Federalism and State Taxes

A Wall Street Journal editorial opens with this:

One great benefit of America’s federalist Constitution is policy competition among the states. Voters in Florida don’t have to live under New York’s laws, and Americans and businesses can vote with their feet by moving across state lines.

The editors proceeded to a description of State-level tax laws and the mobility of us Americans and our businesses in leaving States with high taxes in favor of States with, often markedly, lower taxes. But that lede overstates the case.

Federalism applies, often, with State taxes, but State-level business regulations are a different matter. It’s only necessary to see the outsize impact on our auto industry, for instance, or our pork industry, that California’s regulations have on vehicle requirements and on how hogs must be raised to see the lack of federalism in our regulatory environment.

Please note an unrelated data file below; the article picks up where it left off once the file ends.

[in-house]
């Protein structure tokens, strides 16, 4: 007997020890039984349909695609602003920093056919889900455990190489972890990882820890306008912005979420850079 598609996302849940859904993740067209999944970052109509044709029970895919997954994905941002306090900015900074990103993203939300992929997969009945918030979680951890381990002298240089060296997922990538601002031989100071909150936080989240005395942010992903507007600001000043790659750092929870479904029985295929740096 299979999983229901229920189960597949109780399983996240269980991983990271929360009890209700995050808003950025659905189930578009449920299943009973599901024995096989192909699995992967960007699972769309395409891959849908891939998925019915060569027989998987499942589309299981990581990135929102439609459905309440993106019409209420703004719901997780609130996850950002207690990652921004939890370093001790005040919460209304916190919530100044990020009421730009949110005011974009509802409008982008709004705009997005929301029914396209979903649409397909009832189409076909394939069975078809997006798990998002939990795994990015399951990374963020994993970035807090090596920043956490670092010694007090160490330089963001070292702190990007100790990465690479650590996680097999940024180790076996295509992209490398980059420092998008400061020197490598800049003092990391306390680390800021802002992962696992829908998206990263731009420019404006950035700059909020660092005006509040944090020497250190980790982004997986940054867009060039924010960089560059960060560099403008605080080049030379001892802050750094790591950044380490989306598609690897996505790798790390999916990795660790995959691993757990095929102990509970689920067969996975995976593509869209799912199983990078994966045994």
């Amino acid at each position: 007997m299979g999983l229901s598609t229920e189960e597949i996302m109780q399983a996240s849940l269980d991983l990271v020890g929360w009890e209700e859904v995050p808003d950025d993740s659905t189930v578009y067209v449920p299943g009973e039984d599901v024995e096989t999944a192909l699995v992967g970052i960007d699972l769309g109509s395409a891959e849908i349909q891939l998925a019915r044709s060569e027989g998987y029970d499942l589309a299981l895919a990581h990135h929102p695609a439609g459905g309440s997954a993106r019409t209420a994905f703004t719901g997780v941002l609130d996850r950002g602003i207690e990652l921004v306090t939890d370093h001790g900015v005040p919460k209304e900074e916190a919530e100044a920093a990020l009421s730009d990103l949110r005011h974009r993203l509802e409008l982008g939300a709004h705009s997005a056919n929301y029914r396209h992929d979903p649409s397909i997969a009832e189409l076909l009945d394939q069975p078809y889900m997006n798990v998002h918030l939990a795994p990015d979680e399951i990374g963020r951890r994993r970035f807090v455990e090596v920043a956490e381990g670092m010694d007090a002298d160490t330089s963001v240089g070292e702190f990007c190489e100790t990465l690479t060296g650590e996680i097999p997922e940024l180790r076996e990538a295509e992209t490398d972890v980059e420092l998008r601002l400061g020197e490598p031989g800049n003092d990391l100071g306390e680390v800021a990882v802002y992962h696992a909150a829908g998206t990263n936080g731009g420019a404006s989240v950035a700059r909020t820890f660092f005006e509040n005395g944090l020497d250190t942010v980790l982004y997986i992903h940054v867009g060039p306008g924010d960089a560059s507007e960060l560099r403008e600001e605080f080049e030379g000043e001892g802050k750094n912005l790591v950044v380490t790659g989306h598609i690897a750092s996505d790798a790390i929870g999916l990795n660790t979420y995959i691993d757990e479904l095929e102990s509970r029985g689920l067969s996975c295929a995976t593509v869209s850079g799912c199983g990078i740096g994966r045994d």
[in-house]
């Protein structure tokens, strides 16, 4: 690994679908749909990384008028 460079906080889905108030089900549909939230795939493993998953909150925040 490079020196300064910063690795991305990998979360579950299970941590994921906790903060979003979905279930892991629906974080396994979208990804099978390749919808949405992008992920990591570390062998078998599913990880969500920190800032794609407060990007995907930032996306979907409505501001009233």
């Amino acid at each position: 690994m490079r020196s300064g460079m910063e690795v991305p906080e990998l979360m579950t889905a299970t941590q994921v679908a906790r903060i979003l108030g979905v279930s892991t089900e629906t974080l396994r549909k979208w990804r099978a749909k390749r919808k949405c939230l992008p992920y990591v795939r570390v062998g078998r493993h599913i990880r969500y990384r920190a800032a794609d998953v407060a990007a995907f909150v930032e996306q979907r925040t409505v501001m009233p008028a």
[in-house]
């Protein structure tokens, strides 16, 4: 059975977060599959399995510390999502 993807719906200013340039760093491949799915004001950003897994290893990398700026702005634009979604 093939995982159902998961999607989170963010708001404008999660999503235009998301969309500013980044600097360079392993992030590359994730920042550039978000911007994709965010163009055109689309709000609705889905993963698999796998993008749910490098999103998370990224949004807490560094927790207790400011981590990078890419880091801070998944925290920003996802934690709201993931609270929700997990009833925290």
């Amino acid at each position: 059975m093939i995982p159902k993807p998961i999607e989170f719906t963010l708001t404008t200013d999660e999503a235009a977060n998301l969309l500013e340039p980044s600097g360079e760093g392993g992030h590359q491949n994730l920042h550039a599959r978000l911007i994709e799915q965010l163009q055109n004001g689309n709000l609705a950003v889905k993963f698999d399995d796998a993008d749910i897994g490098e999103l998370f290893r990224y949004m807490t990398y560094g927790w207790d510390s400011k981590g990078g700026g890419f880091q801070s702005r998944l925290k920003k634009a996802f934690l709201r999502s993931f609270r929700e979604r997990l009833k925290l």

With specific regard to California’s fuel requirements, there’s this from the Federal government’s EPA:

The Clean Air Act allows California to seek a waiver of the preemption which prohibits states from enacting emission standards for new motor vehicles.

The Federal government has long granted that waiver, and during the Biden administration, the feds made their latest move—overtly to refuse to rescind the waiver, effectively nationalizing a State regulation at the expense of federalism.

On the California’s hog-raising regulation, the Supreme Court upheld that regulation, which mandated the minimum space in which hogs must be raised, anywhere in the United States, in order for them to be marketable in California. The Court nationalized this State-level regulation—again at the expense of federalism.

If we’re going to preserve our federalist structure of governance, federalism must be restored to State regulations, as well as State-level taxes. Don’t look for any of that to happen under any Progressive-Democratic Party-dominated Federal government, though.

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